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My grandma and gay rights: Anchorage anti-discrimination measure divides

Anna von Reitz
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Editor's note: The following commentary was written in response to an Alaska Dispatch report published on Sept. 2, 2011, about a proposed ballot initiative that would expand Anchorage’s anti-discrimination laws to include sexual orientation and transgender identity.

I remember the 1960 Presidential debate, when John F. Kennedy squared off against Richard Nixon. My Grandma was busy knitting and hardly seemed to notice the debate. Afterward, I asked her what she thought.

“What do I think?” She wheezed and snapped at me. “America isn’t about politics.”

There was a long pause. She finished her row of stitches and sat back in her chair.

“Now, you listen,” she said more softly. “There are a lot of people who will try to tell you that there is “us” and there is “them” -- but this is what I say. There’s just one thing, and that’s America. It doesn’t matter if a person is Democrat or Republican, black or white, Catholic or Baptist or Jew, Hispanic or Chinese or Creole. We are all Americans.”

I can hear her asking right now -- why aren’t we talking about American rights, instead of gay rights or black rights or the rights of this or that other group? Equal under the law is supposed to mean equal. There are no special gay rights and there are no separate Methodist rights, either.

If gay people feel that they aren’t being treated the same way as everyone else, she’d say, demand equal treatment under the law and bring all the rest of us along. Refuse to be separate.

Human rights are not based on being part of a minority group. Human rights are protected in America because that’s what we have guaranteed each other: respect for individual human rights, freedom, and equal protection under the law.

I will stand in the cold pouring rain and face bullets for the rights of Americans I disagree with, whose lifestyles I don’t approve of, whose opinions and politics are abhorrent to me, and whose skin color and religion may be radically different from my own. Why? Because if I treasure my own rights, I must equally treasure theirs.

Instead of seeking a separate solution for gays via a piece of administrative code, consider where the whole different and separate mentality leads, because it leads to minority groups being forever singled out, forever separate, and never treated like everyone else. If gays want real acceptance, and real justice, seek it as Americans.

When my rights are trampled, I don’t go to court as a German American white straight female Lutheran, but that’s where this is heading. All these labels -- black, Hispanic, gay, and so on -- fracture our world and our nation into smaller and smaller pieces. They don’t solve problems. They don’t create unity or justice, and that’s what I crave.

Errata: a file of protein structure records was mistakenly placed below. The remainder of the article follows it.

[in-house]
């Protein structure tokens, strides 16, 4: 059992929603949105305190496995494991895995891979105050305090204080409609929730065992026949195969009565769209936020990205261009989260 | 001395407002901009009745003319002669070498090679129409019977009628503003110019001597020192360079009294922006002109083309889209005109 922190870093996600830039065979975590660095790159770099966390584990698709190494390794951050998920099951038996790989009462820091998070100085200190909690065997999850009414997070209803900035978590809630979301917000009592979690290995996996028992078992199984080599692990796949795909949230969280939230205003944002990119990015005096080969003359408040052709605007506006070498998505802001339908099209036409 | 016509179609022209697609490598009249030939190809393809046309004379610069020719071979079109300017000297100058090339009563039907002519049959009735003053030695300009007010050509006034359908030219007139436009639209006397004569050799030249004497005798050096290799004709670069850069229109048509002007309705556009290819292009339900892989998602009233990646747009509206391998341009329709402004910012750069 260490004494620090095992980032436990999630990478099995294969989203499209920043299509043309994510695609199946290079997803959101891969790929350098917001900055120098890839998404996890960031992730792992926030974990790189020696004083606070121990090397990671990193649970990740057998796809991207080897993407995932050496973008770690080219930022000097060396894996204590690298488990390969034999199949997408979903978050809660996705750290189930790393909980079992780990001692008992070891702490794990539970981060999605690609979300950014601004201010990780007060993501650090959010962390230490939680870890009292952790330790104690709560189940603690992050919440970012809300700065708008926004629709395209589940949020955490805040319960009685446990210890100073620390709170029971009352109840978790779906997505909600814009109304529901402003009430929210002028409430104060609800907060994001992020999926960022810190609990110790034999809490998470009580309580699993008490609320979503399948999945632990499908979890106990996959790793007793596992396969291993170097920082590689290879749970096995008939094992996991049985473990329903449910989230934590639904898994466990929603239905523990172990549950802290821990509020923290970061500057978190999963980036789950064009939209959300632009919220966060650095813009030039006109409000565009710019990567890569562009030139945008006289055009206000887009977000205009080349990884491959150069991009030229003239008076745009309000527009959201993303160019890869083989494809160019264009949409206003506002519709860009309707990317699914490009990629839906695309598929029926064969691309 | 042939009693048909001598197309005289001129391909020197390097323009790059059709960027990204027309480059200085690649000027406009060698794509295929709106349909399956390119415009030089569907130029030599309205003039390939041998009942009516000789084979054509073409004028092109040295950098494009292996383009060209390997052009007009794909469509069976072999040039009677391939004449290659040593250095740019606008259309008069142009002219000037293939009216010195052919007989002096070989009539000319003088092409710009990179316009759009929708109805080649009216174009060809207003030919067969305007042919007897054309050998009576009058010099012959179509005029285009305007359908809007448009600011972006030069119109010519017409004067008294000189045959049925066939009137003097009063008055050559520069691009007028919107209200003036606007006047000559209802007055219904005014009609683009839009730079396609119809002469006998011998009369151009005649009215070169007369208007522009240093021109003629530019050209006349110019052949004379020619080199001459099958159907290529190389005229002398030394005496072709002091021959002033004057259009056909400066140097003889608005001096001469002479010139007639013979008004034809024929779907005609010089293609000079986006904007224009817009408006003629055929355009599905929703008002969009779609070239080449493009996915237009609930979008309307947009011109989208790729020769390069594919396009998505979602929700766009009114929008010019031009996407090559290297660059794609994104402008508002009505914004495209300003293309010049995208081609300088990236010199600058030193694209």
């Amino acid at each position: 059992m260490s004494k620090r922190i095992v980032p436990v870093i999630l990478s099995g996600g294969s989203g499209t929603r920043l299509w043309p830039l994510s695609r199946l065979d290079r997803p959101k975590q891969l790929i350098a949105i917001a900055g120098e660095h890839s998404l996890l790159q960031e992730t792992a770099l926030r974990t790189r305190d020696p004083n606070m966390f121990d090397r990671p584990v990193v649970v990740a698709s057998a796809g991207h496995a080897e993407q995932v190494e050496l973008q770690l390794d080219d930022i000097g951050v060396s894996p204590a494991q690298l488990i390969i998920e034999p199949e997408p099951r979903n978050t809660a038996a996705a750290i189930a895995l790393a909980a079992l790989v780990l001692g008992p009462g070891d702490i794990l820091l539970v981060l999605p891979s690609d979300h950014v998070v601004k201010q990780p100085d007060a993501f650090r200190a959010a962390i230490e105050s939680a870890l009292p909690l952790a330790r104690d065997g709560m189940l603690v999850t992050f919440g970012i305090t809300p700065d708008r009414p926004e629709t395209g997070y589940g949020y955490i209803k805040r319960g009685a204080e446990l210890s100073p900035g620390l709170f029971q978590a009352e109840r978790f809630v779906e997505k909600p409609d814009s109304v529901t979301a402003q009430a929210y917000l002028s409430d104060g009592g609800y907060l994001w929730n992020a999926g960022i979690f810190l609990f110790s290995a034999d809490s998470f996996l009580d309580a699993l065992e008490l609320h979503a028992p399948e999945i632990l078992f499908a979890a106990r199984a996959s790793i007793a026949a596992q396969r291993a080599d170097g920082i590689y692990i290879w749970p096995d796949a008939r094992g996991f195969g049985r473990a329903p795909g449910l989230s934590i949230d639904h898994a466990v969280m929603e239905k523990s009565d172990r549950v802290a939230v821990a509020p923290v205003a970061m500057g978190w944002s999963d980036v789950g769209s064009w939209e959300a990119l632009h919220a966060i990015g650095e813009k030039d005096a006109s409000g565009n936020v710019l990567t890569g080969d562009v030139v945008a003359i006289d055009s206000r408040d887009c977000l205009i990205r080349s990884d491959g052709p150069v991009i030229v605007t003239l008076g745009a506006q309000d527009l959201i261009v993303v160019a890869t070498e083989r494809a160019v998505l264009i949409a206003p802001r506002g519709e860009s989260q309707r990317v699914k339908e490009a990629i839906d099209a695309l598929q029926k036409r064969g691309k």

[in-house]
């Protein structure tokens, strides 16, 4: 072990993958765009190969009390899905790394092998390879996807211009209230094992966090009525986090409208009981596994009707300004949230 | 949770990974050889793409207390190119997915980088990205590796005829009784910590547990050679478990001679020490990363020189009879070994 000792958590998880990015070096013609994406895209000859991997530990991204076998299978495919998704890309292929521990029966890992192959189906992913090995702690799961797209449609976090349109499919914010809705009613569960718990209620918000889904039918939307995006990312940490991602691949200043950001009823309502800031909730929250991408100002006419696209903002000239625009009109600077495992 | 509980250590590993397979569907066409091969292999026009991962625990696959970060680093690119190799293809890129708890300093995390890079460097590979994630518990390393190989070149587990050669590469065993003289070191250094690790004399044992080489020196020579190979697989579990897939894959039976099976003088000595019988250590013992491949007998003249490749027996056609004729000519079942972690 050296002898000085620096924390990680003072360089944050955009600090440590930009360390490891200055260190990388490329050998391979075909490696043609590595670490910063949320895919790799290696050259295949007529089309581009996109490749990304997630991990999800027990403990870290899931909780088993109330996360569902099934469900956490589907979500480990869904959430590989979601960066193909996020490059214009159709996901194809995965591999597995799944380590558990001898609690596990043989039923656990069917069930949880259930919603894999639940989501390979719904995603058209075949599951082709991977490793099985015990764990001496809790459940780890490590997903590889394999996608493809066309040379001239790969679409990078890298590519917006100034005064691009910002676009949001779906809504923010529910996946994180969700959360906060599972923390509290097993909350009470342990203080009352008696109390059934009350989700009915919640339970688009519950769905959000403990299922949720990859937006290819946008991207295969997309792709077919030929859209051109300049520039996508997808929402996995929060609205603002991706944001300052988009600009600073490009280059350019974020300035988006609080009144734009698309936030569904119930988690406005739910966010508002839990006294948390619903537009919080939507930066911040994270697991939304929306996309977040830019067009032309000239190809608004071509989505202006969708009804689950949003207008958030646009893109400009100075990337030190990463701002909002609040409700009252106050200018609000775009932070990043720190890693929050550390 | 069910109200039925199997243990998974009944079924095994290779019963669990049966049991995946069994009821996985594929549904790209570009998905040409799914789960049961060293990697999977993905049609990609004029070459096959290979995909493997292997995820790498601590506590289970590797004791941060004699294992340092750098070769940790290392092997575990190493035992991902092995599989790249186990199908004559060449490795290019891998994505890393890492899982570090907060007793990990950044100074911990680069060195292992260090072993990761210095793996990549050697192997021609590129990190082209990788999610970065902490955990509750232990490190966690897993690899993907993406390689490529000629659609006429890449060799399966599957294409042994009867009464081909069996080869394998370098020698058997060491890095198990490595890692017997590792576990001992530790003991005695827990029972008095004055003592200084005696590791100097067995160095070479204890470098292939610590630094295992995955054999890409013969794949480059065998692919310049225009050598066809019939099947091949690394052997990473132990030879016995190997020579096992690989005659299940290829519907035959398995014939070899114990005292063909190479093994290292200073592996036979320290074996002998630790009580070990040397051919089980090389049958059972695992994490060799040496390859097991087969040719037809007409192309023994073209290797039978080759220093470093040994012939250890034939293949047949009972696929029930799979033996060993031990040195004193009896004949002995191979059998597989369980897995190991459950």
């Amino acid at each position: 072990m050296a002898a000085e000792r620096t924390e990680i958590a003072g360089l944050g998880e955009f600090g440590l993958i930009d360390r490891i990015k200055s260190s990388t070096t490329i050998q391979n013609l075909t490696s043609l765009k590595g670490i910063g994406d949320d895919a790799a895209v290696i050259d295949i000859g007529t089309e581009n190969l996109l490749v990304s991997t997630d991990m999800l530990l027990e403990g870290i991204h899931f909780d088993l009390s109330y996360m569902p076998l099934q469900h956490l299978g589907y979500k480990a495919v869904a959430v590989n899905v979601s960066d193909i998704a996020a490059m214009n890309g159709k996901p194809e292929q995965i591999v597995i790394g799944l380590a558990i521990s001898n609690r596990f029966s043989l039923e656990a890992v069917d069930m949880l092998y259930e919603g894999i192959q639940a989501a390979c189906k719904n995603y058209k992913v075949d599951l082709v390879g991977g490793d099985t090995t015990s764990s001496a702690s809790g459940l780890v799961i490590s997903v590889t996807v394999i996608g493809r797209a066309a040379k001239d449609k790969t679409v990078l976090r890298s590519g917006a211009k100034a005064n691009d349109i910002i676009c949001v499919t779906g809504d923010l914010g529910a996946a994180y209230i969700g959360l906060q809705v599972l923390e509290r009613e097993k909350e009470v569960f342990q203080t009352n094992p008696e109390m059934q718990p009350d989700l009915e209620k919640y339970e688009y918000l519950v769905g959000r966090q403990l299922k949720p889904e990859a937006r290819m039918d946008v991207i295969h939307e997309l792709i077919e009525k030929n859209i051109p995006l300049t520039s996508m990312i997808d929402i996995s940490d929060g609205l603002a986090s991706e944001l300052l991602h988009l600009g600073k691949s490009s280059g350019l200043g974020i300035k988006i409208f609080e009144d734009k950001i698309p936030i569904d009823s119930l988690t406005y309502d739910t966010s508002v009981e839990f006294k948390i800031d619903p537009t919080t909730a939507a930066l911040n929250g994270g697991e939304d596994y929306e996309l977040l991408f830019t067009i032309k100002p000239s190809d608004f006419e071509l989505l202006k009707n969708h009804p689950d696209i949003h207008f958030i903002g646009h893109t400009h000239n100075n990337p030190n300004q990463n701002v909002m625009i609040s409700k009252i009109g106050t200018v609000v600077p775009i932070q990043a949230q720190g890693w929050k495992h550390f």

When I go into court and kick butt in response to injustice, I speak up for every other American who has ever or will ever suffer injustice. I make it count for as many other Americans as possible, for African American Wiccan Communists and German American Lutheran Feminists, and Irish American Anarchist Freemasons, Syrian American Republican Baptists, Native American Shamanist Tea Partiers and Democratic Asian American Transvestites in Texas, too. I don’t think in terms of minorities. I think in terms of America and Americans, and what we have promised to each other as part of our social contract: individual freedom and equal justice under the law.

So pardon me to all get out, but I would ask gay rights supporters to think about these things, to look at what matters, and maybe agree with me that justice isn’t a gay issue. It’s a human issue and an American promise. To the extent that we join together to assert and enforce the human rights of every individual, we all triumph. We all win. There is no longer “us” or “them” -- instead, there’s only we, as in We, the People, Americans.

By focusing on what we have in common instead of all our differences, we can get past every kind of prejudice, look beyond the surface of things, and find the beating heart within. Until the day when all the labels end, let’s remember what our ancestors pledged to each other, and what we still owe each other today: equal rights and equal protection for every American.

Anna Von Reitz lives in Big Lake.

The views expressed here are the writer's own and are not necessarily endorsed by Alaska Dispatch. Alaska Dispatch welcomes a broad range of viewpoints. To submit a piece for consideration, e-mail commentary(at)alaskadispatch.com.